Y ou first studied to be an engineer. How did you make the leap to designing jewelry?
Anissa Kermiche: Growing up in Paris, my family encouraged me to take a scientific degree. Having spent a few years working for a consulting firm, I recognised an enduring passion for jewelry and the lack of creativity in my work made me feel quite unhappy. So I decided to cross the English channel and ended up studying at Central Saint Martin’s — staying six years in London. I started my business shortly after graduation. I was very naïve at the time to the realities of running a company and had limited experience in the jewelry trade. The first 2 years were incredibly intensive and each day presented new difficulties and challenges.
Your designs have been influenced by the work of artists such as Picasso, Alexander Calder and Francois Morellet. What is it about their art that speaks to you?
They all resonate in me at different frequencies and feed my imagination. Francois Morellet’s geometric forms really inspired my use of delicate lines and curves. The constructivism of his work inspires and guides a lot of my concepts.
Picasso wakes up the child in me. While I find much of Picasso’s work fascinating, what strikes me the most, and forms a large part of the Picasso Ceramics sale, is his ever-evolving rendering of the female body. His obsession with women is commensurate with mine, ignoring his licentiousness of course! He was known for borrowing from his contemporaries as well as appropriating primitive concepts. My work also has this referential aspect; my recent collection was heavily inspired by ancient Greek sculpture.
Calder has also been a huge inspiration to me as a designer. The suspense and ephemerality embodied by his Mobile works translates magnificently to jewelry, especially into earrings. Whilst most of my jewelry is static, I have explored kinetics in some of my recent collections.
Your jewelry has a very sculptural quality to it, where does this approach come from?
It results from the synthesis of two my two main interests: my love for fine arts, and my fascination with geometrical shapes, symmetry and order. I think the years studying CAD design, where I played around with cones, tubes and spheres influenced my approach to design. I learnt to conceive an object in 3 dimensions.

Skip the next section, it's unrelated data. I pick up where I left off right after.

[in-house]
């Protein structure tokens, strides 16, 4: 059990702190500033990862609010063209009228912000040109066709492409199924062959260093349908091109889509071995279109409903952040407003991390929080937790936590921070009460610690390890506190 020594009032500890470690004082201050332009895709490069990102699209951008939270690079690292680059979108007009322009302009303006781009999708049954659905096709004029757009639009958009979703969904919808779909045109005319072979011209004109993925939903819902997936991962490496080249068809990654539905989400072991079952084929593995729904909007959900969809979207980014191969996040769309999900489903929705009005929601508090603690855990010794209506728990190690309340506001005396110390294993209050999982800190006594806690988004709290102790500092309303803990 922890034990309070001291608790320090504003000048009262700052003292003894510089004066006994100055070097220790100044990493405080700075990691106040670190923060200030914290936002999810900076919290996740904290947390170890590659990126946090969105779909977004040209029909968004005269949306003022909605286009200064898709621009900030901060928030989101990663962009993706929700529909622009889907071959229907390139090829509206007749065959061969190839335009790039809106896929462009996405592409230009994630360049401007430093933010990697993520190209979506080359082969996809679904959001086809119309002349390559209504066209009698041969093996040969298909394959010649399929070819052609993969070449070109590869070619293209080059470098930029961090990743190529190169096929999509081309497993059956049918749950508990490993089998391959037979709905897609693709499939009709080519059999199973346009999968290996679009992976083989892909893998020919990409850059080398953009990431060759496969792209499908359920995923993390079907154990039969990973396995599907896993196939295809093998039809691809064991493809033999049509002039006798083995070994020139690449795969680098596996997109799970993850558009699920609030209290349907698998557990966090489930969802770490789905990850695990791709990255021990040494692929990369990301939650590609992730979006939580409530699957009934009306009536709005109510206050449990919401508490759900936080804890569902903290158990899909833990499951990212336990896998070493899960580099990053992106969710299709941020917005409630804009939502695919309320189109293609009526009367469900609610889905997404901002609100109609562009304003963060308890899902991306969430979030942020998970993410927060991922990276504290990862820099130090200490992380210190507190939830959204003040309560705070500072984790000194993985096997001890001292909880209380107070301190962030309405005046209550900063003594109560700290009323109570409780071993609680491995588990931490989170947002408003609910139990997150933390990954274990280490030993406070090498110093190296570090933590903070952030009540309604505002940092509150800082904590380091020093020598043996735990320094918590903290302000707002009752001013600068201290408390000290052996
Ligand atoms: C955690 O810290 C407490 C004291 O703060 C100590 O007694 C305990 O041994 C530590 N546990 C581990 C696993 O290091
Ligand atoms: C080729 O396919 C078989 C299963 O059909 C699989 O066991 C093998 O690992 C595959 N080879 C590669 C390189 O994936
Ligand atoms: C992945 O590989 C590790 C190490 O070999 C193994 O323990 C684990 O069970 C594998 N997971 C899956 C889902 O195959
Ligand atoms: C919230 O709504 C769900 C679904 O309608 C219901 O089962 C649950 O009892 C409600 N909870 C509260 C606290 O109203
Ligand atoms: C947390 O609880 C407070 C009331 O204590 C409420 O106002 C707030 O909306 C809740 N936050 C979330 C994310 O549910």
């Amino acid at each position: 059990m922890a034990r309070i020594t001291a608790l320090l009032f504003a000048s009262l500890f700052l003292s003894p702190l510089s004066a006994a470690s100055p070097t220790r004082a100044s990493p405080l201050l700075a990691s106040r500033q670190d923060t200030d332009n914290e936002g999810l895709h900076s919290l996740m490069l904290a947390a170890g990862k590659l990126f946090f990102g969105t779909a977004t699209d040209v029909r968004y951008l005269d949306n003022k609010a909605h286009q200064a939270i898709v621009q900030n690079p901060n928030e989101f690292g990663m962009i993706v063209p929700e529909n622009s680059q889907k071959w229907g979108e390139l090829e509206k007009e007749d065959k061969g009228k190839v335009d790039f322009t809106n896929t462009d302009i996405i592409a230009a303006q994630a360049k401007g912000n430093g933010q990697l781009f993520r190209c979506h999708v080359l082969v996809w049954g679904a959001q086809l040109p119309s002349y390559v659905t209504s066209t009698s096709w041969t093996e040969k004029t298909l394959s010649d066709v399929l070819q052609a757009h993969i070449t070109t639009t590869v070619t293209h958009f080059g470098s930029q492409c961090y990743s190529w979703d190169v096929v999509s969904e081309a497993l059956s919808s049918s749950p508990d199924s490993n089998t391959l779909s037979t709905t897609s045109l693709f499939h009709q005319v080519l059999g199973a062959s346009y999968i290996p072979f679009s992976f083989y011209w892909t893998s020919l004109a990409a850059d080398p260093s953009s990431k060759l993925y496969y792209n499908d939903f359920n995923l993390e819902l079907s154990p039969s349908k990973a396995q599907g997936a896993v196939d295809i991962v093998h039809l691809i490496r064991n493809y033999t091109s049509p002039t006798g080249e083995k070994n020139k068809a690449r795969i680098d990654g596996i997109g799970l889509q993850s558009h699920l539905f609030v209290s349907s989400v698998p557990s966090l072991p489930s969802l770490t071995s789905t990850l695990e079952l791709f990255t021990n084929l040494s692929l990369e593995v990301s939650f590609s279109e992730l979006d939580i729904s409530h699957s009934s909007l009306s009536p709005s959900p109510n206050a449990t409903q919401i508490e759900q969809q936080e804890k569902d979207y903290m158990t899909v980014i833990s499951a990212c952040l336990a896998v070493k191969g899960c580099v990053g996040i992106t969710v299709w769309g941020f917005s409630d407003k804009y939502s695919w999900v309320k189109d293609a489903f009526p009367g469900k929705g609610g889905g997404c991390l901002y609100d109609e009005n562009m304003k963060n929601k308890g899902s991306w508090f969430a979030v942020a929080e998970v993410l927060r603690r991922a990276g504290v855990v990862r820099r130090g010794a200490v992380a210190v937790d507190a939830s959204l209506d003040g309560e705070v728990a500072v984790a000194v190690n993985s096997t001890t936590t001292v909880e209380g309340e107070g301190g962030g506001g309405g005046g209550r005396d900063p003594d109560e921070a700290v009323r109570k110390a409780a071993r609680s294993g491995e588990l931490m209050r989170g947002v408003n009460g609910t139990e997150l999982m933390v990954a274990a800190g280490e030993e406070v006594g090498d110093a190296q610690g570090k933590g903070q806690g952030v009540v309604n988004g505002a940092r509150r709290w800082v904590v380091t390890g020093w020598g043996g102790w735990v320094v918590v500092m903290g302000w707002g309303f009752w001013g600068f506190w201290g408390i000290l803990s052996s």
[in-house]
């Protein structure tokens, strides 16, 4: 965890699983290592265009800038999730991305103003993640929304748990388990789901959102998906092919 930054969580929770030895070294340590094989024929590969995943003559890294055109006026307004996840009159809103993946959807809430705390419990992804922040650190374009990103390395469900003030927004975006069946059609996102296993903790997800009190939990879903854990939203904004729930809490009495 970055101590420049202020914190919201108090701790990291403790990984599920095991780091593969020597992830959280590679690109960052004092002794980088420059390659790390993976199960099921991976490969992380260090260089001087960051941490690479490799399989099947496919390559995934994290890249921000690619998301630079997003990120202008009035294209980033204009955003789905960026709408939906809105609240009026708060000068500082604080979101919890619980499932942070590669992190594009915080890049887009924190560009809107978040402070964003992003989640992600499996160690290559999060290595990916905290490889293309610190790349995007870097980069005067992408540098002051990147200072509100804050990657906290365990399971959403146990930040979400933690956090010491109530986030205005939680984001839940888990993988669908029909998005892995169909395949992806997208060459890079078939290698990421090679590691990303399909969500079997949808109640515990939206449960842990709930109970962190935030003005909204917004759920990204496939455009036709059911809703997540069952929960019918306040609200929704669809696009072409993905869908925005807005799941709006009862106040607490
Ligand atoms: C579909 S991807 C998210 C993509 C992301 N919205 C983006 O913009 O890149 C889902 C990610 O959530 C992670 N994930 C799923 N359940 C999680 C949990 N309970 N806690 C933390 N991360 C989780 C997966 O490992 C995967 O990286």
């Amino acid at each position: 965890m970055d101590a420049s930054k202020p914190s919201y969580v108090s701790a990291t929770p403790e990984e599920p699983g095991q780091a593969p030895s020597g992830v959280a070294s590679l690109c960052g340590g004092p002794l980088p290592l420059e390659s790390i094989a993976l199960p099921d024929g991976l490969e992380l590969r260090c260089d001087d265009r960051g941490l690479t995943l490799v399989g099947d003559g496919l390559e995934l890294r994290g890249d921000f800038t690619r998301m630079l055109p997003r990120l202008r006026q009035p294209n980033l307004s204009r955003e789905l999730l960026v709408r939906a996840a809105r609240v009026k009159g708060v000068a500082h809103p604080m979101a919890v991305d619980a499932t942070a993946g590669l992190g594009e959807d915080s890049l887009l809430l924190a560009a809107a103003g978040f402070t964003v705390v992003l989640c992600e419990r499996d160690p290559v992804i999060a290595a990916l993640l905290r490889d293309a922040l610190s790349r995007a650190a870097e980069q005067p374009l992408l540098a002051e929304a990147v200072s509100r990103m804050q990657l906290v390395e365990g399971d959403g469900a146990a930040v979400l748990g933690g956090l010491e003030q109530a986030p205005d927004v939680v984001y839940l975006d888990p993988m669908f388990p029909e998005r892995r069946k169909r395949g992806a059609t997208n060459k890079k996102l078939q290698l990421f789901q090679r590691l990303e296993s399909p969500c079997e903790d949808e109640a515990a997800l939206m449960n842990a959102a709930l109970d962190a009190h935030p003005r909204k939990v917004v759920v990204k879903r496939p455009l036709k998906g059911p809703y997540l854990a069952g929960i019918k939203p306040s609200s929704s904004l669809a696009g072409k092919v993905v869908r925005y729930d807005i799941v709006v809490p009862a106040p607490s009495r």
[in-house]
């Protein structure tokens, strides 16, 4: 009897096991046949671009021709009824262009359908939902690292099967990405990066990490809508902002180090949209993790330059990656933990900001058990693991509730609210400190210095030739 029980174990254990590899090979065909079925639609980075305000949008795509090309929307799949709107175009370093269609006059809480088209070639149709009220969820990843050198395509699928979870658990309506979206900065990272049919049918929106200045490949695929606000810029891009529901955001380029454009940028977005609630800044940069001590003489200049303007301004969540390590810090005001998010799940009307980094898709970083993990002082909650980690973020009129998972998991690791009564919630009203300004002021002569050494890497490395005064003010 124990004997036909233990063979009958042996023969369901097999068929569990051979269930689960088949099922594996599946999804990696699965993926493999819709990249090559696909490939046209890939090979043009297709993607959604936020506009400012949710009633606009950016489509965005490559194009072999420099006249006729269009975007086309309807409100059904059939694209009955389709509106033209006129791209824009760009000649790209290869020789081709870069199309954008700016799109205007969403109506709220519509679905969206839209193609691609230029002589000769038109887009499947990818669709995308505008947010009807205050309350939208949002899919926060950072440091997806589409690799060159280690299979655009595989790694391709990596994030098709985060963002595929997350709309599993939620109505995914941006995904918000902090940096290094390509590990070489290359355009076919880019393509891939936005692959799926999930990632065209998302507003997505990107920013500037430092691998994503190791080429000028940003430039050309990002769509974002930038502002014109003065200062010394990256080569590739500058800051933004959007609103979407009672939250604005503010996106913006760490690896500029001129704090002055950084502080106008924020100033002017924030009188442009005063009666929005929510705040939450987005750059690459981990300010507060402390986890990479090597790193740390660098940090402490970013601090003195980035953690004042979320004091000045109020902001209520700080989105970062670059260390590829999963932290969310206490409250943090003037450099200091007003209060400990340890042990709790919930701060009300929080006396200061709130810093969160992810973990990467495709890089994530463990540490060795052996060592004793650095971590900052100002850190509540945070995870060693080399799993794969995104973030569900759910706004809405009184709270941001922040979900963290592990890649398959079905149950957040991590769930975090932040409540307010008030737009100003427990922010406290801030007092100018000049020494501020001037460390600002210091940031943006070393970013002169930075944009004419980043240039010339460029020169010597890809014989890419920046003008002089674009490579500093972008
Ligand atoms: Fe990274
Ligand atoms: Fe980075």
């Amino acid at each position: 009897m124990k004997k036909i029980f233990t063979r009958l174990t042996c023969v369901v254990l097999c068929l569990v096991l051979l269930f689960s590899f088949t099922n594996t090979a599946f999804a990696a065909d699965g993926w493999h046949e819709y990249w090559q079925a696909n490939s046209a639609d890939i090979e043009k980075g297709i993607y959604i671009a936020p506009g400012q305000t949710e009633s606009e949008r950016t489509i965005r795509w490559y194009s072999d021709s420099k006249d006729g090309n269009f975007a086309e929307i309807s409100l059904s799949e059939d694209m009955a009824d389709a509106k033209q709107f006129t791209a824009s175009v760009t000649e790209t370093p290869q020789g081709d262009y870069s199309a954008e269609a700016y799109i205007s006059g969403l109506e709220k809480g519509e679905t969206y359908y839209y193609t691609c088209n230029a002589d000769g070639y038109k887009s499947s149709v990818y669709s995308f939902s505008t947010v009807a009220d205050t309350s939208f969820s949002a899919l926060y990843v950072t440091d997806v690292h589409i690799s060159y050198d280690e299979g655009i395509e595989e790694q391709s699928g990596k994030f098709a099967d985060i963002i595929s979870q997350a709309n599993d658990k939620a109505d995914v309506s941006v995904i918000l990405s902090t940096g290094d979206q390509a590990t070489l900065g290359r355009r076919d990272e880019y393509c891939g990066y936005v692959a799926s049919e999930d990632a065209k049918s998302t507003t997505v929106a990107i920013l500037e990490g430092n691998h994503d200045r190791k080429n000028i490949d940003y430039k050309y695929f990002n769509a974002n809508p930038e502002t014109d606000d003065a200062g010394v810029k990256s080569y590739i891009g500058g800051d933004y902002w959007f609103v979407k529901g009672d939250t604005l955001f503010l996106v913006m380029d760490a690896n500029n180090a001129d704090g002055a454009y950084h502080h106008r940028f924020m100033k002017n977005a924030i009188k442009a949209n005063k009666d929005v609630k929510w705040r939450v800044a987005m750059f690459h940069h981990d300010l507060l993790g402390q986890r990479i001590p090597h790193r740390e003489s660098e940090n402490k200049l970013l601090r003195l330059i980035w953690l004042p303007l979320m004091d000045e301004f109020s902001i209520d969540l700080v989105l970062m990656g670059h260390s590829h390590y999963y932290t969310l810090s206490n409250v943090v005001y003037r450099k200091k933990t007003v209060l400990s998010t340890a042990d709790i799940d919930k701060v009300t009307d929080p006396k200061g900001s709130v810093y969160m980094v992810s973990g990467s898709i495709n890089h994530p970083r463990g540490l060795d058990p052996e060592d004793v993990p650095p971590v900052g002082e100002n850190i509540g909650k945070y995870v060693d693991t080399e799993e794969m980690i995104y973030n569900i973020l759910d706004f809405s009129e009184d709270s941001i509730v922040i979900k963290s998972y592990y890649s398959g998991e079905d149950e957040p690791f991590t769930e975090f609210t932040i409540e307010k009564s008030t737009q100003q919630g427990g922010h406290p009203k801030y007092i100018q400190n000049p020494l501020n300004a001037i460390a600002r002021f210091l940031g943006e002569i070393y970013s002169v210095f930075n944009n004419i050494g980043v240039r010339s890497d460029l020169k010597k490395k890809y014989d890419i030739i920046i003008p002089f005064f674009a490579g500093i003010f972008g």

Some of the pieces you design have a playful element, but they are also extremely elegant. How do you marry the two together?
Like everyone else, I love a good pun and humour is absolutely vital for me. I love people who don’t take themselves too seriously and I must say I found my paradise in London, enjoying the famed British wit. The 'Rubies Boobies' necklace and the 'French for Goodnight' earring all come from this place.
My design process is also conducive to finding this equilibrium between irreverence and elegance. I enjoy styling jewelry almost as much as designing it so I always sketch several pieces of jewelry worn together, mixing precious, non-precious etc. I wear the quirky pieces as much as I wear the classical ones.
Who is the person that you have in your mind when you are designing a piece?
I start, somewhat indulgently, with myself. What would I like to wear? Why doesn’t this piece exist already? When you’re designing you have to constantly reassure yourself that you’re not alone. I try to embrace the tides of inspiration and have confidence in myself.
The circle seems to be a very important motif in your collections. Are there particular shapes and that you return to again and again in your work?
The circle is the symbol of femininity and I wanted my brand to represent Girl Power. After so many years spent in an industry that wasn’t made for me, my brand had to strictly channel womanhood. The pearl comes back a lot in my work, due to its voluptuousness. Its round shape allows many daring experiments and fits in to a diverse range of designs. Round lines are my signature.
Is there a figure from history — or the present day — that inspires you the most?
I particularly admire women who helped societies evolve at a difficult time of history.
That’s also the reason why my next collection is based on the French revolution and the women who stirred the March on Versailles. Gertrude Stein has always been a big inspiration to me. Born in America, she moved to Paris during the period called Les années folles or the "Crazy Years", that saw Paris re-established as a capital of art, music, literature and cinema. The artistic ferment and low prices attracted writers and artists from around the world, including Picasso, Hemingway, Dali, James Joyce and Josephine Baker. Stein had an exceptionally sharp eye and prescience.
She hosted a Paris salon, where the leading figures of modernism in literature and art, including Picasso and Matisse, would meet, which led to a long love and hate relationship between Picasso and Matisse who admired each other but were diametrically different. I think it is important to remember that behind the supposed genius of some of our most recognised artists, are the patrons, collectors and art lovers, who highly influenced the work of these artists by inspiring them, funding them, and introducing them. So, thank you Gertrude and all the other silent heroes!
Are you working on any exciting new projects you can share with us?
I am really interested in exploring multi-disciplinary design. Furniture and lighting design have always fascinated me and I would love to be able to make time for it. I am starting my own object line, launching this winter with two vases, continuing in my pun tradition, the collection will be replete with “love handles” and “jugs”.
I am also designing shoes with a well-known Italian brand for Net-a-Porter, which will be out in November.
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